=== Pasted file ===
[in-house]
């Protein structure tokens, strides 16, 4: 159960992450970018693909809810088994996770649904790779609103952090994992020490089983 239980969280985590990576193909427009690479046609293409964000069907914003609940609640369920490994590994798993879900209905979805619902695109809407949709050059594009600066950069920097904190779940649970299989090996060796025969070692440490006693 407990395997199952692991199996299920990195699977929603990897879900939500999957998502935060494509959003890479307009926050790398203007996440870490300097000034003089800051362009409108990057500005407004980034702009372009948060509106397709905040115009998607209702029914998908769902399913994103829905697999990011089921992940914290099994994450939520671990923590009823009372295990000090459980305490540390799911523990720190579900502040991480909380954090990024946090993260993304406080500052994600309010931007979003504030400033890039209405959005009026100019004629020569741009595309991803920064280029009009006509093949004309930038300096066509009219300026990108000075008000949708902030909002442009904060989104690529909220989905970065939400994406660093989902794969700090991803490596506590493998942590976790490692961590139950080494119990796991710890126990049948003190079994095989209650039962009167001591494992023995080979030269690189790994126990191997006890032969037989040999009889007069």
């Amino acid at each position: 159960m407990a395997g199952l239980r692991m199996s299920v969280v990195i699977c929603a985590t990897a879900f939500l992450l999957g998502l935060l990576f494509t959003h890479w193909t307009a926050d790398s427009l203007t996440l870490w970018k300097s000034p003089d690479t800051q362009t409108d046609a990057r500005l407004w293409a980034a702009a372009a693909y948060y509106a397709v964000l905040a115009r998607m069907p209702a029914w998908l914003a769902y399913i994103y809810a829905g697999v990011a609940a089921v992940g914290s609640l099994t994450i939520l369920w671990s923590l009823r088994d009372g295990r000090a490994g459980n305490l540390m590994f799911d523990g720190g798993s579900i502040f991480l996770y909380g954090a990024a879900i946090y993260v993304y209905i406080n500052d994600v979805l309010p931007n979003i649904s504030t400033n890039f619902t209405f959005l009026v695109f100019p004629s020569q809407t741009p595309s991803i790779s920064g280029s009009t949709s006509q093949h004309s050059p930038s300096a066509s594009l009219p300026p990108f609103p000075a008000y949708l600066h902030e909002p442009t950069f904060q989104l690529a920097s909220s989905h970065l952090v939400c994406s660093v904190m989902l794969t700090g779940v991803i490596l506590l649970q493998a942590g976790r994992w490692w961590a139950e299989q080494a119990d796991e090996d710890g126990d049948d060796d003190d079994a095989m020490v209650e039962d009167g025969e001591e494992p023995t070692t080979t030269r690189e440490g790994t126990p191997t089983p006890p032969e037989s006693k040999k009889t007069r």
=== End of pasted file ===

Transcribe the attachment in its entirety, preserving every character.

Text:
[in-house]
């Protein structure tokens, strides 16, 4: 159960992450970018693909809810088994996770649904790779609103952090994992020490089983 239980969280985590990576193909427009690479046609293409964000069907914003609940609640369920490994590994798993879900209905979805619902695109809407949709050059594009600066950069920097904190779940649970299989090996060796025969070692440490006693 407990395997199952692991199996299920990195699977929603990897879900939500999957998502935060494509959003890479307009926050790398203007996440870490300097000034003089800051362009409108990057500005407004980034702009372009948060509106397709905040115009998607209702029914998908769902399913994103829905697999990011089921992940914290099994994450939520671990923590009823009372295990000090459980305490540390799911523990720190579900502040991480909380954090990024946090993260993304406080500052994600309010931007979003504030400033890039209405959005009026100019004629020569741009595309991803920064280029009009006509093949004309930038300096066509009219300026990108000075008000949708902030909002442009904060989104690529909220989905970065939400994406660093989902794969700090991803490596506590493998942590976790490692961590139950080494119990796991710890126990049948003190079994095989209650039962009167001591494992023995080979030269690189790994126990191997006890032969037989040999009889007069």
């Amino acid at each position: 159960m407990a395997g199952l239980r692991m199996s299920v969280v990195i699977c929603a985590t990897a879900f939500l992450l999957g998502l935060l990576f494509t959003h890479w193909t307009a926050d790398s427009l203007t996440l870490w970018k300097s000034p003089d690479t800051q362009t409108d046609a990057r500005l407004w293409a980034a702009a372009a693909y948060y509106a397709v964000l905040a115009r998607m069907p209702a029914w998908l914003a769902y399913i994103y809810a829905g697999v990011a609940a089921v992940g914290s609640l099994t994450i939520l369920w671990s923590l009823r088994d009372g295990r000090a490994g459980n305490l540390m590994f799911d523990g720190g798993s579900i502040f991480l996770y909380g954090a990024a879900i946090y993260v993304y209905i406080n500052d994600v979805l309010p931007n979003i649904s504030t400033n890039f619902t209405f959005l009026v695109f100019p004629s020569q809407t741009p595309s991803i790779s920064g280029s009009t949709s006509q093949h004309s050059p930038s300096a066509s594009l009219p300026p990108f609103p000075a008000y949708l600066h902030e909002p442009t950069f904060q989104l690529a920097s909220s989905h970065l952090v939400c994406s660093v904190m989902l794969t700090g779940v991803i490596l506590l649970q493998a942590g976790r994992w490692w961590a139950e299989q080494a119990d796991e090996d710890g126990d049948d060796d003190d079994a095989m020490v209650e039962d009167g025969e001591e494992p023995t070692t080979t030269r690189e440490g790994t126990p191997t089983p006890p032969e037989s006693k040999k009889t007069r």